Turning the tide of media sexism

Comedy and social media are targeting Britain's Page 3 culture. With Lord Leveson's inquiry lashing the tabloid press for 'reckless prioritising' of sensation, now is the time for activists is to reach out beyond the middle class Twittersphere says Kirsty Styles

Peter Ustinov said that comedy is simply a funny way of being serious. So a comedy show put on by two young women who have created very modern campaigns to highlight and change the way women are seen and treated in Britain was the perfect setting to laugh, and look seriously, at 21st century Britain.

Lucy-Anne Holmes, who started the No More Page 3 petition, and Laura Bates, founder of The Everyday Sexism Project, presented the Stand Up to Sexism show with the tagline ‘get your gags out for the girls’ at a historic theatre in London’s West End. Comedians gave their time for free for the cause. A crowd of 600 raised £4,000 for the End Violence Against Women campaign and proved that two young women can think, do and lead.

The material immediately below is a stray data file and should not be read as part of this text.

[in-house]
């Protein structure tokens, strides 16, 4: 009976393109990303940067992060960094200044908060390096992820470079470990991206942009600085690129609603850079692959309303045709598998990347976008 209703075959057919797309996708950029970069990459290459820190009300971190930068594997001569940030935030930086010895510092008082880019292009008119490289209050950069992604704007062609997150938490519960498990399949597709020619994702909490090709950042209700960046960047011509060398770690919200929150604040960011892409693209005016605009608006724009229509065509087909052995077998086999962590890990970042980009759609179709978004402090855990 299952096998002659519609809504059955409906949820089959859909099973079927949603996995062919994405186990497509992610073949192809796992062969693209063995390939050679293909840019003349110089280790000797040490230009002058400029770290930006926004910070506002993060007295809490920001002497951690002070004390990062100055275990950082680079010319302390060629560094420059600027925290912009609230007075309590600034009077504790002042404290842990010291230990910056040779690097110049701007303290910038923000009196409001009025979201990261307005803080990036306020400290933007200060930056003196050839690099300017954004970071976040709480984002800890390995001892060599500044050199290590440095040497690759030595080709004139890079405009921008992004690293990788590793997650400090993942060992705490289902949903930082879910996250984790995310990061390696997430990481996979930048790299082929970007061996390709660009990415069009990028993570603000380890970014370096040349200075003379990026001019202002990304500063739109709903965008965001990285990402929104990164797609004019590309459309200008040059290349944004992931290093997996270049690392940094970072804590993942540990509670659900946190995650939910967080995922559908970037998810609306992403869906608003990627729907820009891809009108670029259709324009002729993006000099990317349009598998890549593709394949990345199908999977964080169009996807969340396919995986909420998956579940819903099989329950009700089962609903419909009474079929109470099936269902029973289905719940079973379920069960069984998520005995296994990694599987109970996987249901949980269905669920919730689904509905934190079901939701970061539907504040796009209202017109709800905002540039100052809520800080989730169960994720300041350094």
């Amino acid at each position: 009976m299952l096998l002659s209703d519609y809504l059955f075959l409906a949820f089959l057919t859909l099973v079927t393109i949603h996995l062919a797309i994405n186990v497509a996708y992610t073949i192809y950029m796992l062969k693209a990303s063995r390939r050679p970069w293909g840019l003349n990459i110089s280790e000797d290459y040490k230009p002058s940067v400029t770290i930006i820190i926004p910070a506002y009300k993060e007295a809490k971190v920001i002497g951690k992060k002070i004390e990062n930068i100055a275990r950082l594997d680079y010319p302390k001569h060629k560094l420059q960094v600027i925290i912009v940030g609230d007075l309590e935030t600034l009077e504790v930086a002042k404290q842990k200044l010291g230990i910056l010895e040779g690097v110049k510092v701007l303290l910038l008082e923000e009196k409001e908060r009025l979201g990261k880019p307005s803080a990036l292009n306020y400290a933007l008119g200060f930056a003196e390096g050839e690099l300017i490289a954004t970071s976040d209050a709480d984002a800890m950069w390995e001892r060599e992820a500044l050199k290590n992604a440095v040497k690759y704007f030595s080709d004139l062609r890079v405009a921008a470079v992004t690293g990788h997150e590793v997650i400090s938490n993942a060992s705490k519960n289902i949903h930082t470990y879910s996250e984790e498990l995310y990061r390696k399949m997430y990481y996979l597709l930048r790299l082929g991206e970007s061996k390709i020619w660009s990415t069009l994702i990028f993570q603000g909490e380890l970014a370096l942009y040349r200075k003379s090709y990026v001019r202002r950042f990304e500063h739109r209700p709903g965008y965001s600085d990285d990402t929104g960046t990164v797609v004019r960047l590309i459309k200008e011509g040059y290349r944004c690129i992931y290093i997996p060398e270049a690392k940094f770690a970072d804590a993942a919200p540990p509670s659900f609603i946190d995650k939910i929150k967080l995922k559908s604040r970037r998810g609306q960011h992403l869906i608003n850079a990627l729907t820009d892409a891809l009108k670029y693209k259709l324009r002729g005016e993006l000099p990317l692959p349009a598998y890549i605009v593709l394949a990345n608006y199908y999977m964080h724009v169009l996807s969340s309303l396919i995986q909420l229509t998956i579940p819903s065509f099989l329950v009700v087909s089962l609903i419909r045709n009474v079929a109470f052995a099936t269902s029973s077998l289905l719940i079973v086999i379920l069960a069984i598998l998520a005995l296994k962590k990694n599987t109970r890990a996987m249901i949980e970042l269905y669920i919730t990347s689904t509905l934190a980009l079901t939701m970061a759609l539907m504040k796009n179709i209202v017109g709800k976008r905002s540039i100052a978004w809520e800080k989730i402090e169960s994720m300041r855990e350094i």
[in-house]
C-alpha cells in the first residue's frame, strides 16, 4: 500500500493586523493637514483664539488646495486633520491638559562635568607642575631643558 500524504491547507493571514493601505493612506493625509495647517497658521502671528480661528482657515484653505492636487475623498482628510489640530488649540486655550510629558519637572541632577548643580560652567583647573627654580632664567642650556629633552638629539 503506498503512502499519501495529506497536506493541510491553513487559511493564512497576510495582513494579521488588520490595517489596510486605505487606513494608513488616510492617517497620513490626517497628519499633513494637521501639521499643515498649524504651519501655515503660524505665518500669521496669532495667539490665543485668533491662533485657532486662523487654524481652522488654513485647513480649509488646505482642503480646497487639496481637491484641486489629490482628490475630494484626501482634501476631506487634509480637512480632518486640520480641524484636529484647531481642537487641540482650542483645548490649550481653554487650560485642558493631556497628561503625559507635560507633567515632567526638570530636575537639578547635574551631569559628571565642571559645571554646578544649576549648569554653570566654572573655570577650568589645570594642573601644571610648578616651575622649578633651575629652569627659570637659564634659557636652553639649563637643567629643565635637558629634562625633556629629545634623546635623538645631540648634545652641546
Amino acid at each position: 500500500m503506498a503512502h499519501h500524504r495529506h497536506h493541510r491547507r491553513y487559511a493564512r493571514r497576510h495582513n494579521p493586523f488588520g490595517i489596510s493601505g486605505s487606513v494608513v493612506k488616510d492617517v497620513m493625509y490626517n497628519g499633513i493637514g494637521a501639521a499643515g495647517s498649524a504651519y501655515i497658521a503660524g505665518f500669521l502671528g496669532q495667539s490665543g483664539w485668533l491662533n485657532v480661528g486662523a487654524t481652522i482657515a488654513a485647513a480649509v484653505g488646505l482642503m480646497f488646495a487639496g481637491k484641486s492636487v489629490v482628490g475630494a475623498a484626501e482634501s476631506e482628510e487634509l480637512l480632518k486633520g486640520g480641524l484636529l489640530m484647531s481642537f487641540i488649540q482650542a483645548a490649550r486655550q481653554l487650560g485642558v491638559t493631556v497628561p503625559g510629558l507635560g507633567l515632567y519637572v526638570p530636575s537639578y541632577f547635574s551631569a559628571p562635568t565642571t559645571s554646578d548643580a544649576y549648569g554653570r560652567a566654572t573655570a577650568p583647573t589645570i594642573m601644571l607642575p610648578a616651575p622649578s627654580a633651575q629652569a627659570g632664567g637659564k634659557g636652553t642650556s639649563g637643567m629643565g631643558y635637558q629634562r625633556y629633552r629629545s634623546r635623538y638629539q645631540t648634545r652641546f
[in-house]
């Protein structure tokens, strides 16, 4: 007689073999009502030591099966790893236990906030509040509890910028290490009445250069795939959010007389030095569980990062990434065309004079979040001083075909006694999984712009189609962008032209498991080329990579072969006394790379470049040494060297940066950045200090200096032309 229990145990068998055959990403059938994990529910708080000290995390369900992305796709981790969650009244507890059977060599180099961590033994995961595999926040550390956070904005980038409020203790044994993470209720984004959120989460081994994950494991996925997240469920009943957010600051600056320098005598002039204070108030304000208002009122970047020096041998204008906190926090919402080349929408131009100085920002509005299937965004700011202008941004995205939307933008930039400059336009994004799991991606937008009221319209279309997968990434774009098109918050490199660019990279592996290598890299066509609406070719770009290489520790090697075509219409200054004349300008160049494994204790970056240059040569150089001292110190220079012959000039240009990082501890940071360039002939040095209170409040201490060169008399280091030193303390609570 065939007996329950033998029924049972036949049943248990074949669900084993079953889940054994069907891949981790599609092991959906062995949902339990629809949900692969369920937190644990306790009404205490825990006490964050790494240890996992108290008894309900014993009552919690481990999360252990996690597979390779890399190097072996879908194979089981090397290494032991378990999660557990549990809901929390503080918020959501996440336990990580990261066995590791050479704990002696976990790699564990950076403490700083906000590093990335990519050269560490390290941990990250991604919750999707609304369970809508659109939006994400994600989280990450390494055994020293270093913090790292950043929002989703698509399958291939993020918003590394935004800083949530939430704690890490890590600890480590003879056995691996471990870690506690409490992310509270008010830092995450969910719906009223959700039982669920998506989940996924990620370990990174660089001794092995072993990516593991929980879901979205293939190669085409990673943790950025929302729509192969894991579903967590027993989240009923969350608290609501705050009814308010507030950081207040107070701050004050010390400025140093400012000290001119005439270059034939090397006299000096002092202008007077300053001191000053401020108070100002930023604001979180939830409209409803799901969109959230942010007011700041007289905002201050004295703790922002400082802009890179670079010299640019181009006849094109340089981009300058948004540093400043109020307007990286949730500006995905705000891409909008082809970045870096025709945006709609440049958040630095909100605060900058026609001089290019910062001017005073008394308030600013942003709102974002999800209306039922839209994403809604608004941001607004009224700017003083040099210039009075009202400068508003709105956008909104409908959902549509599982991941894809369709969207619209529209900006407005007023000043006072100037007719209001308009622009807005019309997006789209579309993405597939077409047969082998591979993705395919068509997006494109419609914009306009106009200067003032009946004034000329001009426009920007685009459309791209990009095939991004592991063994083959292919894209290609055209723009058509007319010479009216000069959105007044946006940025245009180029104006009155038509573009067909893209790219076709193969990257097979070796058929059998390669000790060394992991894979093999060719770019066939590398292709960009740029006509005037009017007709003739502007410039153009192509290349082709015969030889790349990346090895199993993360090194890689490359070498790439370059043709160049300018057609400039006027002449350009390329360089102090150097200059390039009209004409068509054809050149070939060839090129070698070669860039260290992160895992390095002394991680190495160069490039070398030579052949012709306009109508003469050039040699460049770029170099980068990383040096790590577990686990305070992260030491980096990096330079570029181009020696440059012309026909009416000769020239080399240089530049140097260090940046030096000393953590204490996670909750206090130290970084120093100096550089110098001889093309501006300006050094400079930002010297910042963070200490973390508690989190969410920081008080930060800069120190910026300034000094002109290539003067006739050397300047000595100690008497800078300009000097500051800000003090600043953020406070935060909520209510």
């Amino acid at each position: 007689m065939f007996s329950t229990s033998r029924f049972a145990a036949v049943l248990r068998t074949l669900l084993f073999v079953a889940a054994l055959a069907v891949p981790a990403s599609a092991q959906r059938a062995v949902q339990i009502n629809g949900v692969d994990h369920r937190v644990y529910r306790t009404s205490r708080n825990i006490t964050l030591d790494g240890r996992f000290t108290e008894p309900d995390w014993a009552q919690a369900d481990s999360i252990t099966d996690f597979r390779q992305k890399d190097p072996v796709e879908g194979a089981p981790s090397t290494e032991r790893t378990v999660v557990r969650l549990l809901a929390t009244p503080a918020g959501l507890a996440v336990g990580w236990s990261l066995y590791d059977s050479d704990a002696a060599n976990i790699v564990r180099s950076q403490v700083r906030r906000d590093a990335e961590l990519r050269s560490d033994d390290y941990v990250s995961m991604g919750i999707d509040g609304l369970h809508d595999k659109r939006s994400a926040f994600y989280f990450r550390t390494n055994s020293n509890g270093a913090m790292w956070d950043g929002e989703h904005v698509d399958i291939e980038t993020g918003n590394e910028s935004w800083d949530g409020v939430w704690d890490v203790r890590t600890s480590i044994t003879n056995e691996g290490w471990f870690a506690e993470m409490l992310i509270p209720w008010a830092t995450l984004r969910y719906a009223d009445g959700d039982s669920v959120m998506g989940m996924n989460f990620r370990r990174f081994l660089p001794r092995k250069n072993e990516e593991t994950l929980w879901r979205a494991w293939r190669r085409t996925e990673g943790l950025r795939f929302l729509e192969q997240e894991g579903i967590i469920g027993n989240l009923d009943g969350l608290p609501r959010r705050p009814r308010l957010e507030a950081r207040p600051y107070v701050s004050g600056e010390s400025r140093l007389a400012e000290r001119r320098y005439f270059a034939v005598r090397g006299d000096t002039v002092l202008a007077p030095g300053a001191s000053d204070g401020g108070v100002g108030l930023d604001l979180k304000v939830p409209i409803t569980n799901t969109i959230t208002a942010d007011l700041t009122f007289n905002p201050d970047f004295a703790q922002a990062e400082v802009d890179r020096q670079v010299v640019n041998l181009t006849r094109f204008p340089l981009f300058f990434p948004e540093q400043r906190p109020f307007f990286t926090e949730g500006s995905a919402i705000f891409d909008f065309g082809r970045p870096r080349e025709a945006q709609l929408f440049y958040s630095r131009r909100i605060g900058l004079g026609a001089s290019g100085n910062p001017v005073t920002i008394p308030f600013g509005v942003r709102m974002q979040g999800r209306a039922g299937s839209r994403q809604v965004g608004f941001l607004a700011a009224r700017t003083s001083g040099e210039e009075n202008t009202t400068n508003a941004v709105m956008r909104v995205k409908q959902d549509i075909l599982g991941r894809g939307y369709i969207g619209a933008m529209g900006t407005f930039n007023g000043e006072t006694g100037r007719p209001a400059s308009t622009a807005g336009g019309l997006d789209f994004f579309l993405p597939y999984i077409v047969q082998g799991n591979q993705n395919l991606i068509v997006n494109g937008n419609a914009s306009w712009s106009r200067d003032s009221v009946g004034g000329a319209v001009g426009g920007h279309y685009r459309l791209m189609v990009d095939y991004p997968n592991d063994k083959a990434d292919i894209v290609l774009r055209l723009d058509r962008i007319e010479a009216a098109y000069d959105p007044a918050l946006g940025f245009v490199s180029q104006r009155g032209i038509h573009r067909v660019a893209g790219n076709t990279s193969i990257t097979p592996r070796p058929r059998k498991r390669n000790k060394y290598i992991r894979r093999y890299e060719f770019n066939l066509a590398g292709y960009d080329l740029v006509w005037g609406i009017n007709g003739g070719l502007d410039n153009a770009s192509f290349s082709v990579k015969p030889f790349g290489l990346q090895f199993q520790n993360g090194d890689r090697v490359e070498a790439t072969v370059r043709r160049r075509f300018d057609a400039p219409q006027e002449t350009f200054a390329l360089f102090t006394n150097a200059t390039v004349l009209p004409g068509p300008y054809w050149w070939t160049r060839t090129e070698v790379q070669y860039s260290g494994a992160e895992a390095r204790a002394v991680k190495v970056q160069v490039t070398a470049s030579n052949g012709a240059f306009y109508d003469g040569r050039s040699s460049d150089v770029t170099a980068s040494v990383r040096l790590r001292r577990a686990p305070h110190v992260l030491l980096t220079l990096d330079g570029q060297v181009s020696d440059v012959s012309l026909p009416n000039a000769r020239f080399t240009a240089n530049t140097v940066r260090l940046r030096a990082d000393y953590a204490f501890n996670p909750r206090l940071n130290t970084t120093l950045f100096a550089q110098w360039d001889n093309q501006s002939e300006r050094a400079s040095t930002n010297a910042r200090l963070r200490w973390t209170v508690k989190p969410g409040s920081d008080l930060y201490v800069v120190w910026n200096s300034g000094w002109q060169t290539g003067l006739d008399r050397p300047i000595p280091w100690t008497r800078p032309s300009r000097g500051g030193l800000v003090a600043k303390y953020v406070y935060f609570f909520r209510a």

For over four decades, Britain’s leading national daily newspaper, The Sun, has featured a large photograph of a semi-naked woman on page 3. ‘Page 3’ is now synonymous in British culture with a woman’s breasts. Holmes’s campaign aims to close that chapter in British newspaper history. But even in the midst of the biggest crisis to hit the British media sector this century, with a massive formal inquiry into press culture and ethics, the Sun’s editor, when giving evidence to Lord Leveson, felt quite able to justify his paper’s commitment to reporting the news of girls in their knickers. He said that he believed the daily photograph was ‘meant to represent the youth and freshness’ and ‘celebrate natural beauty’ and amounted to an ‘innocuous British institution’.